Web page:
Tuesday, June 17, 2014

Now the fun begins

Today is Monday 16th June. It is also the first night that I will hand over control of my insulin pump to a smartphone and an algorithm. The low suspend safety function on the pump will be switched off and the pump will respond to information from my sensor by itself.

As I sit at the station waiting for the train into town, with my backpack and computer bag I start to think about all the what if's. Suddenly I want to phone my daughter, to say to her, "If it all goes wrong, remember I love you, everything you need to know is on my computer and there's a back up disk on my desk at home."
I can't phone her, she's at work, but the urge to tell her is so strong, I start to sms. Her response is swift and short. "Geezuz! Don't panic! I'll call you after work tonight."
I get on the train feeling quite surreal. A good friend calls on the phone and I tell her my fears, she listens patiently and kindly, and quietly brings me back to earth. I tell her, "I feel like an astronaut getting into the space rocket."
Once at St. Vinnies, my medical team settles me in, they are a diverse mob, intelligent, articulate and full of amusement at my fears. "The pump CAN'T go spacko and give you a massive overdose, it's got maximum bolus settings, remember? In fact you're more likely to overdose with an injection." says my DNE.

I remember the time I took a long flight and arrived in a town early in the morning, with insulin pens and no needle caps for them. I made the Taxi driver take me to a pharmacy to buy a syringe so I could draw up the insulin and inject. Sitting in the back of the cab I realised as I finished injecting into my thigh, that the syringe I'd purchased was in units ten times the micro units I normally used and I had just injected ten times my normal dose. The taxi became airborne as it crossed intersections where the road surface humped. The driver dropped me at the hospital emergency entrance and took off without his payment. I spent the whole day attached to a glucose drip on a trolley in the emergency ward. They wouldn't draw a curtain around me for fear that I would slip unobserved, into a hypo. I felt like I was in a glass bubble, like one of those people who are born without any immune system.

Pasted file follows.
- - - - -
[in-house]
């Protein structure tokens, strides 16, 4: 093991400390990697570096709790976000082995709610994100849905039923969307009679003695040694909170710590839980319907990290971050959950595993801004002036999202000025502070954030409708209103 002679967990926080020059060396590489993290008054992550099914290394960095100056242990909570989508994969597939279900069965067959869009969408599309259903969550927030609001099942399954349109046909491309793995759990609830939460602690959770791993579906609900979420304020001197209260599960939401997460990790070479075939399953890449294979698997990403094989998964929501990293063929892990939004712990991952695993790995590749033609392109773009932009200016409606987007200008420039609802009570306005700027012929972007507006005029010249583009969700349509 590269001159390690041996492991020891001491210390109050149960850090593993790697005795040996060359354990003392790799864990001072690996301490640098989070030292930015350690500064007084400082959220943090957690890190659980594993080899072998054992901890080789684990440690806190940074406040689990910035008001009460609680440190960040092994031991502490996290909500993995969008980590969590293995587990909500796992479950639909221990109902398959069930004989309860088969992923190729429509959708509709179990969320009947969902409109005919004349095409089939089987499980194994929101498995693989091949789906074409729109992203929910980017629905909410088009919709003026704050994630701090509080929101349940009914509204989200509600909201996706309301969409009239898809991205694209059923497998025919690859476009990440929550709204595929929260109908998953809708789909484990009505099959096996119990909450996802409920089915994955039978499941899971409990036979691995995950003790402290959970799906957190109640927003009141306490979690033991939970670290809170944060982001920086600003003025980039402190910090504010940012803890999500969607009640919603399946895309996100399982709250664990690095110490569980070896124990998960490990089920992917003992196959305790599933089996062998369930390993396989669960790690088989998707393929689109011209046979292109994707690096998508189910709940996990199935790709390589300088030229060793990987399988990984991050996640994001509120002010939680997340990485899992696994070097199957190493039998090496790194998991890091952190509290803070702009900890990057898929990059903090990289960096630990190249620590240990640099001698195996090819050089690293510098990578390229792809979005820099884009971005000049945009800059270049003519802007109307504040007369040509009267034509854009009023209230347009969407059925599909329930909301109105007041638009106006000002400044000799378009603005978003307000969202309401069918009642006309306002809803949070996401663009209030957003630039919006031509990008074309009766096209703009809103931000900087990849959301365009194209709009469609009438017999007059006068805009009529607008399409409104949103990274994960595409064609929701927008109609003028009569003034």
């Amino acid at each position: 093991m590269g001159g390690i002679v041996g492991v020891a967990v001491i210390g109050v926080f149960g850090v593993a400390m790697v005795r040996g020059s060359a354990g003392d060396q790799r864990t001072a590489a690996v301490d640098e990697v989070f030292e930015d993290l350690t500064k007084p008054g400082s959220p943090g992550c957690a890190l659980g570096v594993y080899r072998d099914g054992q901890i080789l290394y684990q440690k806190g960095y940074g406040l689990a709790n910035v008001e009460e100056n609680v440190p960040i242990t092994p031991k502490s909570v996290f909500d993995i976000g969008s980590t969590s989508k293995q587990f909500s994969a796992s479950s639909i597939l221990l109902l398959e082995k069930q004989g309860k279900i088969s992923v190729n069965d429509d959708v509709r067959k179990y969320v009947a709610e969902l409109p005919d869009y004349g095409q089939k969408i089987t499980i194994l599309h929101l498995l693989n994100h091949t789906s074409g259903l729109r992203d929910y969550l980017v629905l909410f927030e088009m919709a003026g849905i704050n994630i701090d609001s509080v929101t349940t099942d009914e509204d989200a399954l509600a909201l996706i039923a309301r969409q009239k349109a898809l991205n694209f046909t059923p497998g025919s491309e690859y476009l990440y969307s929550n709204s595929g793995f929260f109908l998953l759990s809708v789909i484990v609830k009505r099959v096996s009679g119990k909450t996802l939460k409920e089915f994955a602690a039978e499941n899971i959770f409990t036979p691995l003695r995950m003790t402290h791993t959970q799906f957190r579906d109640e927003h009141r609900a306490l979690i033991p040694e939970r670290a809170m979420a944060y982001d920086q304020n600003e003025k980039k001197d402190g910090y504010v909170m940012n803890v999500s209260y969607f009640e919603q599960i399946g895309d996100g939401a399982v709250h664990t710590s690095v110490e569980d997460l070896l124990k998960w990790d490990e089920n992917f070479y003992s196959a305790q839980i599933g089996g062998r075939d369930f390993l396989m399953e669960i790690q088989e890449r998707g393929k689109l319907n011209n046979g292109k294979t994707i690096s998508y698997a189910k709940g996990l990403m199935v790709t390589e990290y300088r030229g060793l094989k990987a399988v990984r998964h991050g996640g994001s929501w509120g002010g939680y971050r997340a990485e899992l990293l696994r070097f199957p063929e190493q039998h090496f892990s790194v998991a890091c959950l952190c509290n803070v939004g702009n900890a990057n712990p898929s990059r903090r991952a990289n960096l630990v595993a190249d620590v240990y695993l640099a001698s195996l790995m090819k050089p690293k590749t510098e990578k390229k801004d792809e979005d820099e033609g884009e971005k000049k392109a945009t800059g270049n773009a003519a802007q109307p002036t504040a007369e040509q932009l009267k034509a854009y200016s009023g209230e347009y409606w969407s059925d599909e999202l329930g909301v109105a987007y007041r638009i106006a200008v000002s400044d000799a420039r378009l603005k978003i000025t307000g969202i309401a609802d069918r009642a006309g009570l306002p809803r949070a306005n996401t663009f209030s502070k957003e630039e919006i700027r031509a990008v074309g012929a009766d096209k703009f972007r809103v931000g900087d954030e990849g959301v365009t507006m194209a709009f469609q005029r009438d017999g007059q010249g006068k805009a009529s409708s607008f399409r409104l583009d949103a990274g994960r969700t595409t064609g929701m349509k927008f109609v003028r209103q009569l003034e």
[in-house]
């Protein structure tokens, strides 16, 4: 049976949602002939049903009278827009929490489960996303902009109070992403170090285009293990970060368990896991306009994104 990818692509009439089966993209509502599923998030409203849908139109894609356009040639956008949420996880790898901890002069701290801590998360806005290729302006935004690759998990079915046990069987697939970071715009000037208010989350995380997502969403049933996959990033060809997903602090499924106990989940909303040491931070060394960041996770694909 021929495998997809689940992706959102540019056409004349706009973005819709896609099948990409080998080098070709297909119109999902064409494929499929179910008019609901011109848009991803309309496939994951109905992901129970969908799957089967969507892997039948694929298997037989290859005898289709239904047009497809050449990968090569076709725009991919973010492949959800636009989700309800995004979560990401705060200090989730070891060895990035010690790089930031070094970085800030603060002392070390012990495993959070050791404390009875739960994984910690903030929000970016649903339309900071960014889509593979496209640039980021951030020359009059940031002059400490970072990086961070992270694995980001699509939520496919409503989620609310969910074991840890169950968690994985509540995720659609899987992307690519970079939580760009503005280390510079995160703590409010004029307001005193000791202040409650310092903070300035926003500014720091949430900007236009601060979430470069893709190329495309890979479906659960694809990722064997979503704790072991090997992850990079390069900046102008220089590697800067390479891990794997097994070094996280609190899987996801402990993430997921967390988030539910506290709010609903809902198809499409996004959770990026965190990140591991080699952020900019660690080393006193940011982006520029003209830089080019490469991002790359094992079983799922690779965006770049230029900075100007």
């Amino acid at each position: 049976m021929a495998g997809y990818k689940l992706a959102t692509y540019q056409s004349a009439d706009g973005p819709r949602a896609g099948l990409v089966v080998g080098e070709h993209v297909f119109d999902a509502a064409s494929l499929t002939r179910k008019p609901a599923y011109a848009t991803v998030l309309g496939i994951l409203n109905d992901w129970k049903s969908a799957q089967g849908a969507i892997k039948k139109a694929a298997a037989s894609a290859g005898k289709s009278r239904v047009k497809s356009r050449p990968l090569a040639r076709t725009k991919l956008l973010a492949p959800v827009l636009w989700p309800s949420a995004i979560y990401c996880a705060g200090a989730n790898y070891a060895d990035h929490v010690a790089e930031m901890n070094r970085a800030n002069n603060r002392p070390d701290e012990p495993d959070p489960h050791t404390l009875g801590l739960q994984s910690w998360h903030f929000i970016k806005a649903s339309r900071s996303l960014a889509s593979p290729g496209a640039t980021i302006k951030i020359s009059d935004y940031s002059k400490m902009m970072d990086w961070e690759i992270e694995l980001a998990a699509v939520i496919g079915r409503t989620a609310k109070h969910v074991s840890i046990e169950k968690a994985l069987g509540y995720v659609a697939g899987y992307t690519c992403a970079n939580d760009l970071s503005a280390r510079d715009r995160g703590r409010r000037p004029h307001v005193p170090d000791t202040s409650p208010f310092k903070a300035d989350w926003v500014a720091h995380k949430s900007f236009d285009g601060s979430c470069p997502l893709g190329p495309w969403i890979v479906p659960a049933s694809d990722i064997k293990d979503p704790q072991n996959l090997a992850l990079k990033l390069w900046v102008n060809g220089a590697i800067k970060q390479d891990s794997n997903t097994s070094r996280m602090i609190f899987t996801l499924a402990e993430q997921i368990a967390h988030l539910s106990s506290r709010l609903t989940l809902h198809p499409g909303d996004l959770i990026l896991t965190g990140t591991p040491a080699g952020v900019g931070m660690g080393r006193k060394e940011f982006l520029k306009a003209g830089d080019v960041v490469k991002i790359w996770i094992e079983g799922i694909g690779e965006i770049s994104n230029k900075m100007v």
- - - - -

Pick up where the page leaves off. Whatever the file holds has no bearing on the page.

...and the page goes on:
56gm
The set-up checks begin, did I put a new sensor in on Saturday? Have I put a new pump line in? Am I ready for dinner? 68gms of carbohydrate. This time it's packet Lasagne, followed by biscuits and cheese. Thankfully my lovely DNE has brought in some fresh spinach leaf to add some greens. I'm prepped with a cannula in my left arm for the hourly blood taking.

So here I am and everything is working brilliantly, the smartphone screen shows my bbl levels tracking and the pump insulin delivery tracking right alongside of them. My BGL goes up, the insulin delivery goes up, my BGL goes down, the insulin delivery goes down or stops. It is extraordinary.

 People come and go, mostly wanting to talk and while away the time on the long overnight shift. I want to focus on what I'm feeling and prepare to try and describe it for you. The vein with the cannula in it collapses and decides not to allow any more blood to be drawn. A new cannula is inserted into my right forearm. This one is more comfortable than the one in the inside of my elbow.  By midnight I'm feeling more secure about what is happening, but my levels are drifting lower going as low as 4.8 before turning back up. I can't sleep if I'm lower than about 5.5 and I spend an extra hour or so restless and hungry. I decide not to eat, and to allow the system to right itself and by 1 pm I'm back up to 6 and thankfully drift off to sleep. I'm aware of the nurse coming and taking blood every hour, but basically I don't care and I stay asleep until 8am!
Top line BGL, Bottom line Insulin dosing, currently delivering 0 units p/hr as bgl drops.

The system is an 'intelligent' one. All the fine tuning we've been doing over the past couple of months has been uploaded to the system so it can 'learn' my responses to insulin and glucose.
One of the side benefits of taking part in this type of research or clinical trial is that you are given an opportunity to intensely focus on your health. I have never had such good results from using the pump as we are currently achieving after two months of cgms and fine tuning. To all those doubters out there, all I can say is pumps and cgms are awesome!

The next step will be for me to have the system switched on at home for 4 nights in early July.
I can't wait!

No comments: